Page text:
Bill Banks HeadshotA teacher and scholar at SU for nearly four decades, under his leadership, INSCT has risen from its inception in 2003 to become a recognized leader in interdisciplinary research and education on national and international security and terrorism.

A highly regarded and internationally recognized scholar, topics of Banks’ wide-ranging research include national security and counterterrorism law; laws of war and asymmetric warfare; drones and targeted killing; cybersecurity, cyberespionage, and cyber conflict; human security; emergency and war powers; emergency preparedness and response; civilian-military relations; and government surveillance and privacy.

Among his other major works, Banks is the co-author most recently of Constitutional Law: Structure and Rights in Our Federal System (Carolina Academic Press, forthcoming 2018; with Rod Smolla) and Soldiers on the Home Front: The Domestic Role of the American Military (Harvard, 2016; with Stephen Dycus). He is the author, co-author, and/or editor of numerous other titles, including National Security Law (Aspen, 2016) and Counterterrorism Law (Aspen, 2016)—books that have helped set the parameters for these fields of study—as well as Counterinsurgency Law: New Directions in Asymmetric Warfare (Oxford UP, 2012) and New Battlefields/Old Laws: Critical Debates on Asymmetric Warfare (Columbia UP, 2011).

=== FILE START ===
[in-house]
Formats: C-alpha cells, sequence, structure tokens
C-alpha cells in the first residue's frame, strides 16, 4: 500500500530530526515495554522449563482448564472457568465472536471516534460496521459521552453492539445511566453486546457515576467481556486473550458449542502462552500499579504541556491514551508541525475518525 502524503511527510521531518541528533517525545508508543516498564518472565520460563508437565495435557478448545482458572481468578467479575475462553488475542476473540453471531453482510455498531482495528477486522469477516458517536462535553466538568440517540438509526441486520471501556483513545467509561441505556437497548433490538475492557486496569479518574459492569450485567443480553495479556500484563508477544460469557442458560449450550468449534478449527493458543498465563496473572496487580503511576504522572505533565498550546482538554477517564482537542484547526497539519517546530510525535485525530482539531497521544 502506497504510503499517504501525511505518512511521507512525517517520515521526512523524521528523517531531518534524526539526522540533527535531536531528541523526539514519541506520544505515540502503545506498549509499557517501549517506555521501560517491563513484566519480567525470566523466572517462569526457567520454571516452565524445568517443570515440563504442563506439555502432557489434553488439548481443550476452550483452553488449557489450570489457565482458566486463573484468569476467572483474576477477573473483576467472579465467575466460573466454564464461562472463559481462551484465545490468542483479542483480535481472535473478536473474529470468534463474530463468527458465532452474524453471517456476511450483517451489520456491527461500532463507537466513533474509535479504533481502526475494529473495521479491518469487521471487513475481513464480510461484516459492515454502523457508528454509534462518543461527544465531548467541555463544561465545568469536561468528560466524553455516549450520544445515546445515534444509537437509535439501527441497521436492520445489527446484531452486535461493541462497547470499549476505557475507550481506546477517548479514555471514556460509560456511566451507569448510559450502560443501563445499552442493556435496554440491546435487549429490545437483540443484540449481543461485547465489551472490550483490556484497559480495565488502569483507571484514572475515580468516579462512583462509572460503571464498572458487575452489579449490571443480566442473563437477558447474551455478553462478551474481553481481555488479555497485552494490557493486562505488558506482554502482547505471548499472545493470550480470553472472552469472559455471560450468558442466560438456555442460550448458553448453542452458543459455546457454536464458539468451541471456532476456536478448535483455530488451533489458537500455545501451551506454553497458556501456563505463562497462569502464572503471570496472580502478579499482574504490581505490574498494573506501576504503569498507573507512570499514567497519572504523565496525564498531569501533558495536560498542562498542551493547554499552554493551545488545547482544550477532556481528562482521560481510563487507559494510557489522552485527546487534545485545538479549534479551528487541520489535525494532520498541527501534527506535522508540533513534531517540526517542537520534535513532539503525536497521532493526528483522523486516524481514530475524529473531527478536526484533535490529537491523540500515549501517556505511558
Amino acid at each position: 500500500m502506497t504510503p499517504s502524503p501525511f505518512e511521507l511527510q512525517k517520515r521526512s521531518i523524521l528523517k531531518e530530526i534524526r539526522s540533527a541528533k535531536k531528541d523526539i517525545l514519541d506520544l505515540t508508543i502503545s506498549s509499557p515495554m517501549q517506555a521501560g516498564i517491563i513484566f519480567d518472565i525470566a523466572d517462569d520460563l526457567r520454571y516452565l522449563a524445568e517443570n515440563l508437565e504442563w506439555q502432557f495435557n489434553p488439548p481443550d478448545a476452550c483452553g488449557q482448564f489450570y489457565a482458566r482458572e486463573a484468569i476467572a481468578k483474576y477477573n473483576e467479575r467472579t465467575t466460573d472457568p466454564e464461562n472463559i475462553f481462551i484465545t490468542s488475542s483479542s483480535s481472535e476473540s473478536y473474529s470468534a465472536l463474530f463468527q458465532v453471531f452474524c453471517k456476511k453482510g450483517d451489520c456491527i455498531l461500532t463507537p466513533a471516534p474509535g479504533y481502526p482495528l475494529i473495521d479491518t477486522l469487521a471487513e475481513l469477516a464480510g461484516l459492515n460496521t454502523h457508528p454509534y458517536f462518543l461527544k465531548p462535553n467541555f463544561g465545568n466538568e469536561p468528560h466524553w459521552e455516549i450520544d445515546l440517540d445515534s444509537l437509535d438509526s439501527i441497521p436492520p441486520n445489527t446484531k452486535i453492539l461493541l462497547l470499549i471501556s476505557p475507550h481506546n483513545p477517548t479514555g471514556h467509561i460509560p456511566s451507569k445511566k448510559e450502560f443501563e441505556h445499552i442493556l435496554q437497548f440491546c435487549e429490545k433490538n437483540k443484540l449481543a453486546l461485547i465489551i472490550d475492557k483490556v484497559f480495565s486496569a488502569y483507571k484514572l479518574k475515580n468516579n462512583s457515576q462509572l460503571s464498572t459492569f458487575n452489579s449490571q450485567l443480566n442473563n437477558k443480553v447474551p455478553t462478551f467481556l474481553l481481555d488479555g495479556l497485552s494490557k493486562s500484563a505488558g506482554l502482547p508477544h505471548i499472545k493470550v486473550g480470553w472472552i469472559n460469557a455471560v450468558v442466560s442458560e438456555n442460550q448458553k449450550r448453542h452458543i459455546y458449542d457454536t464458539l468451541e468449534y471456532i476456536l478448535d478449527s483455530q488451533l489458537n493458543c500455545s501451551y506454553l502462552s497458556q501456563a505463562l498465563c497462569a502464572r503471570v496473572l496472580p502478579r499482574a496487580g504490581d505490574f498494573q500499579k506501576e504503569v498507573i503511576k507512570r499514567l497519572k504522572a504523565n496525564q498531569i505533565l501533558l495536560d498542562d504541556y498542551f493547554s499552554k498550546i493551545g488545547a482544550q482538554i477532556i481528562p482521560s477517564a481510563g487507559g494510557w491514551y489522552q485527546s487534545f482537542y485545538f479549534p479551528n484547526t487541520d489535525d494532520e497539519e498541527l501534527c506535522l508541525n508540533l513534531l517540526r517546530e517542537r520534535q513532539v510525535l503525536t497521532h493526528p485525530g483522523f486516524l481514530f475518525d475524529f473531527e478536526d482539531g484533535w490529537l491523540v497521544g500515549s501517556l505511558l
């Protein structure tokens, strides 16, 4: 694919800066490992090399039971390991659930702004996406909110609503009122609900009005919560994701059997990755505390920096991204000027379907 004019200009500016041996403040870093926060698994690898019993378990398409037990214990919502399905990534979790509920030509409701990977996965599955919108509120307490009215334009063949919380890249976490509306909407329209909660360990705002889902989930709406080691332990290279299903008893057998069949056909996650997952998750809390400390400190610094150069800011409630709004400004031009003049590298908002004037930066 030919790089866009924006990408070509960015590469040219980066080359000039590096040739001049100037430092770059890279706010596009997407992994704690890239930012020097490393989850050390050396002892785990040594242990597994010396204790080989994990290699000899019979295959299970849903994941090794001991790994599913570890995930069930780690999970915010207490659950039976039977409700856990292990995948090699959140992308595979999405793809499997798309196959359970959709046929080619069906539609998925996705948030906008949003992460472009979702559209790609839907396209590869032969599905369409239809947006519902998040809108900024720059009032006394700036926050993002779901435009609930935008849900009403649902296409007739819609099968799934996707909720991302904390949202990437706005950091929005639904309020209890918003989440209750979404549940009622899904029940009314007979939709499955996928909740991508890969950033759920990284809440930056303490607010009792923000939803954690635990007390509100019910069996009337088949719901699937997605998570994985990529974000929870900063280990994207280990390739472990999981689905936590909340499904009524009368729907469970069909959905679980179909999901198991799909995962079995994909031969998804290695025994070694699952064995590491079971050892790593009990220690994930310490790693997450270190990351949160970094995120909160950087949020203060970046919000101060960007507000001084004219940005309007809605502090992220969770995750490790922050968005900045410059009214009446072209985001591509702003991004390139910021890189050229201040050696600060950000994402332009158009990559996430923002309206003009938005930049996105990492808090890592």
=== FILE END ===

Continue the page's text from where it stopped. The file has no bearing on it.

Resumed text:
The subjects of Banks’ more than 150 published book chapters and articles range from the military use of unmanned aerial vehicles and the role of the military in domestic affairs, to cyberespionage and the FISA court. Recent writing includes “Law Enforcement by Military Means in the United States: Soldiers as Peacekeepers and Cops, Cops as Soldiers”; “Who Did It? Attribution of Cyber Intrusions and the Jus In Bello“; “Next Generation Electronic Surveillance Law: Imagining the Future”; “State Responsibility and Attribution of Cyber Intrusions After Tallinn 2.0”; “Developing Norms for Cyber Conflict”; “An Emerging International Legal Architecture for Cyber Conflict”; and “New Generation Foreign Intelligence Surveillance Law: Renewing 702”

Professor Banks is also the Editor-in-Chief of the Journal on National Security and the Law.